[...] This Note argues that illegal entry often limits the scope of asylum seekers’ due process rights in court and negatively impacts the asylum process in a way that runs afoul with the spirit of due process and fairness. Asylum eligibility should not hinge on whether entry is legal, but whether applicants are able to meet the evidentiary burden. Conditioning asylum seekers’ procedural due process rights on the legality of entry creates arbitrary asylum results and carries high risks of sending back asylum seekers to danger, simply because they were not able to obtain valid travel documents from the governments that persecuted them. Furthermore, illegality of entry creates the concept of undeserving asylum applicants, which often conflicts with the principle of fairness in removal proceedings.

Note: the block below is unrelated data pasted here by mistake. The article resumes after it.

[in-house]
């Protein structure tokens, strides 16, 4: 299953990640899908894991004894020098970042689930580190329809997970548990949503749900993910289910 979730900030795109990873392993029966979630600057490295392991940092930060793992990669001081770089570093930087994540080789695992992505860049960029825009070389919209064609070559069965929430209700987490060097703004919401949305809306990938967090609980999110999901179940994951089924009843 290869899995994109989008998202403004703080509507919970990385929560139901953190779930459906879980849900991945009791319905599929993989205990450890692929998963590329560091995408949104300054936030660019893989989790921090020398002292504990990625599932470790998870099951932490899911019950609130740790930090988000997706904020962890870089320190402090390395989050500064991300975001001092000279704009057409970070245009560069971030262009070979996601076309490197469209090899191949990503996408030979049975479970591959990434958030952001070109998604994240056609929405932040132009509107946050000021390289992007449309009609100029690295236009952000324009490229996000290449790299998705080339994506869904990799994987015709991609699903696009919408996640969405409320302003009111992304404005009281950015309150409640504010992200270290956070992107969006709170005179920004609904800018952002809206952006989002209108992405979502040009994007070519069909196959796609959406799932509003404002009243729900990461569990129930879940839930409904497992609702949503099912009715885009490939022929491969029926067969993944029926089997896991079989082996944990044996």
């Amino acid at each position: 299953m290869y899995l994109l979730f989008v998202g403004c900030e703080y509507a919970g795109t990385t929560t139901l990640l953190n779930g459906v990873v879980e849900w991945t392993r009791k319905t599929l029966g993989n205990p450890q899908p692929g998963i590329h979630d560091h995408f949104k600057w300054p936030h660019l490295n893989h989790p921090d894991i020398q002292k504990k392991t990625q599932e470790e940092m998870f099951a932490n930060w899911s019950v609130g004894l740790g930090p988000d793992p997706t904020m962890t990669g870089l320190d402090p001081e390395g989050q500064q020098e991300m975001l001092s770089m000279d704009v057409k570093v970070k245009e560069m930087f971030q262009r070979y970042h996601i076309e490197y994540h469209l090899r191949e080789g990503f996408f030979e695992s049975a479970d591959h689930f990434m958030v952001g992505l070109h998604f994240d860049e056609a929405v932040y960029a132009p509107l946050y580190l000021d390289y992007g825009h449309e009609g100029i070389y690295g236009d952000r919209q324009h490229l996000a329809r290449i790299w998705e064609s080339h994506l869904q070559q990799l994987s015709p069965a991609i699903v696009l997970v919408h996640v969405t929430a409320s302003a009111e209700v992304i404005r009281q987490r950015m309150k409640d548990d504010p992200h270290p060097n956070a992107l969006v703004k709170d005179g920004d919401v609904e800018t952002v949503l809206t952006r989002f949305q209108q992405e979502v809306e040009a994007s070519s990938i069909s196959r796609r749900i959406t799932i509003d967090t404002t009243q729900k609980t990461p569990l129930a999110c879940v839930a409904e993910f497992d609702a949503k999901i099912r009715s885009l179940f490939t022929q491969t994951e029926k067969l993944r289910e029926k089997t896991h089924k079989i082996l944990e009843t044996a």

This Note proceeds as follows. Part I discusses important legal issues relevant to understanding asylum seekers’ due process rights in expedited removal proceedings, including Congress’s plenary power over immigration, the asylum application process, and the statutory expedited removal framework. Part II analyzes the Supreme Court’s decision in Department of Homeland Security v. Thuraissigiam, which reversed key determinations from the Ninth Circuit. Part III advances this Note’s main arguments. Illegal entry significantly limits asylum seekers’ due process rights by triggering expedited removal. However, giving the legality of entry undue weight in the asylum process leads to arbitrary adjudications and high risks of error. Asylum eligibility should not be contingent upon legal entry in a way that violates the Due Process Clause of the Fifth Amendment. Finally, Part IV examines how sociopolitical factors complicate the issue.
This abstract has been taken from the author's introduction.